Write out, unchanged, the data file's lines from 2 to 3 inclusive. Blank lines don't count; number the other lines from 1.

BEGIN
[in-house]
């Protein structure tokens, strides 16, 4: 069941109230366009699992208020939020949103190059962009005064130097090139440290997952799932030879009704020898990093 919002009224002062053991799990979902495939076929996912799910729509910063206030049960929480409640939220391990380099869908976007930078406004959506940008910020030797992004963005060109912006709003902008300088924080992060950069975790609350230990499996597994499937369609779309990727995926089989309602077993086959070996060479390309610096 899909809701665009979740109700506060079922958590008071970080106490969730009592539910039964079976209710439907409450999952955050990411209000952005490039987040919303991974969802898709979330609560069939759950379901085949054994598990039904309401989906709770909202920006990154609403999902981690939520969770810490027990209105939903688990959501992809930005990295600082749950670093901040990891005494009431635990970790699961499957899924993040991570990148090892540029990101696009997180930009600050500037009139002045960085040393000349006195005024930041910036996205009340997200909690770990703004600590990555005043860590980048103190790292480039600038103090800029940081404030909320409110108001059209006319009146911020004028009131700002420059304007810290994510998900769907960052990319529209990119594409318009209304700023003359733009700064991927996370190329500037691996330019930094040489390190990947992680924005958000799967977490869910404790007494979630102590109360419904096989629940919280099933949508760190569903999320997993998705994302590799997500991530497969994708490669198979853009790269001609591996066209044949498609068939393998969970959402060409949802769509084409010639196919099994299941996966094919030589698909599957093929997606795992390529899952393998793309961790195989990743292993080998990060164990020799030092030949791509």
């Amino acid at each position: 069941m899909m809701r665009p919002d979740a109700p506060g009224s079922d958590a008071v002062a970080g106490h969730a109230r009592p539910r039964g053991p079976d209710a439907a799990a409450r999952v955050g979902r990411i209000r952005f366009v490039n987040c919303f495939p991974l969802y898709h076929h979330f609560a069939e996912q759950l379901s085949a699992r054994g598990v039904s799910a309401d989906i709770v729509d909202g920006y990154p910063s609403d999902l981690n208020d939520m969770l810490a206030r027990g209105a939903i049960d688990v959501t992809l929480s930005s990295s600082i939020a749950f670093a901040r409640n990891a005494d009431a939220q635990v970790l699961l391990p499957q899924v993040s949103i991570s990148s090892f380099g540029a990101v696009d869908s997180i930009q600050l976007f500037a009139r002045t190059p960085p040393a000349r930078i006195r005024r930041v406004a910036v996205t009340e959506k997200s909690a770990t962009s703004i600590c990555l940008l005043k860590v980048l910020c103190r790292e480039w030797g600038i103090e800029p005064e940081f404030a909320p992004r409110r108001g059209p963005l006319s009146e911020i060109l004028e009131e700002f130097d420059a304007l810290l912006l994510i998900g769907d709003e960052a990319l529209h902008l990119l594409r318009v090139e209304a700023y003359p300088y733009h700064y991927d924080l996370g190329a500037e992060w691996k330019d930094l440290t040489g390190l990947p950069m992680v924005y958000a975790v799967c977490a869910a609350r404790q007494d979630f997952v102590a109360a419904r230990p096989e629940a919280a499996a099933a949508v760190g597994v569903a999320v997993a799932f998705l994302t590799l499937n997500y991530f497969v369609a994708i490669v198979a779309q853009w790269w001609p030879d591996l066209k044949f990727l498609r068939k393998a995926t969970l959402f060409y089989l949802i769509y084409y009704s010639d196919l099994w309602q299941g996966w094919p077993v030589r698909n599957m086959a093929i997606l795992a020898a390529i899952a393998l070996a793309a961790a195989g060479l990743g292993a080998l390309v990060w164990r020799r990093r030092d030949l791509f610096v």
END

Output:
């Protein structure tokens, strides 16, 4: 069941109230366009699992208020939020949103190059962009005064130097090139440290997952799932030879009704020898990093 919002009224002062053991799990979902495939076929996912799910729509910063206030049960929480409640939220391990380099869908976007930078406004959506940008910020030797992004963005060109912006709003902008300088924080992060950069975790609350230990499996597994499937369609779309990727995926089989309602077993086959070996060479390309610096 899909809701665009979740109700506060079922958590008071970080106490969730009592539910039964079976209710439907409450999952955050990411209000952005490039987040919303991974969802898709979330609560069939759950379901085949054994598990039904309401989906709770909202920006990154609403999902981690939520969770810490027990209105939903688990959501992809930005990295600082749950670093901040990891005494009431635990970790699961499957899924993040991570990148090892540029990101696009997180930009600050500037009139002045960085040393000349006195005024930041910036996205009340997200909690770990703004600590990555005043860590980048103190790292480039600038103090800029940081404030909320409110108001059209006319009146911020004028009131700002420059304007810290994510998900769907960052990319529209990119594409318009209304700023003359733009700064991927996370190329500037691996330019930094040489390190990947992680924005958000799967977490869910404790007494979630102590109360419904096989629940919280099933949508760190569903999320997993998705994302590799997500991530497969994708490669198979853009790269001609591996066209044949498609068939393998969970959402060409949802769509084409010639196919099994299941996966094919030589698909599957093929997606795992390529899952393998793309961790195989990743292993080998990060164990020799030092030949791509």
């Amino acid at each position: 069941m899909m809701r665009p919002d979740a109700p506060g009224s079922d958590a008071v002062a970080g106490h969730a109230r009592p539910r039964g053991p079976d209710a439907a799990a409450r999952v955050g979902r990411i209000r952005f366009v490039n987040c919303f495939p991974l969802y898709h076929h979330f609560a069939e996912q759950l379901s085949a699992r054994g598990v039904s799910a309401d989906i709770v729509d909202g920006y990154p910063s609403d999902l981690n208020d939520m969770l810490a206030r027990g209105a939903i049960d688990v959501t992809l929480s930005s990295s600082i939020a749950f670093a901040r409640n990891a005494d009431a939220q635990v970790l699961l391990p499957q899924v993040s949103i991570s990148s090892f380099g540029a990101v696009d869908s997180i930009q600050l976007f500037a009139r002045t190059p960085p040393a000349r930078i006195r005024r930041v406004a910036v996205t009340e959506k997200s909690a770990t962009s703004i600590c990555l940008l005043k860590v980048l910020c103190r790292e480039w030797g600038i103090e800029p005064e940081f404030a909320p992004r409110r108001g059209p963005l006319s009146e911020i060109l004028e009131e700002f130097d420059a304007l810290l912006l994510i998900g769907d709003e960052a990319l529209h902008l990119l594409r318009v090139e209304a700023y003359p300088y733009h700064y991927d924080l996370g190329a500037e992060w691996k330019d930094l440290t040489g390190l990947p950069m992680v924005y958000a975790v799967c977490a869910a609350r404790q007494d979630f997952v102590a109360a419904r230990p096989e629940a919280a499996a099933a949508v760190g597994v569903a999320v997993a799932f998705l994302t590799l499937n997500y991530f497969v369609a994708i490669v198979a779309q853009w790269w001609p030879d591996l066209k044949f990727l498609r068939k393998a995926t969970l959402f060409y089989l949802i769509y084409y009704s010639d196919l099994w309602q299941g996966w094919p077993v030589r698909n599957m086959a093929i997606l795992a020898a390529i899952a393998l070996a793309a961790a195989g060479l990743g292993a080998l390309v990060w164990r020799r990093r030092d030949l791509f610096v």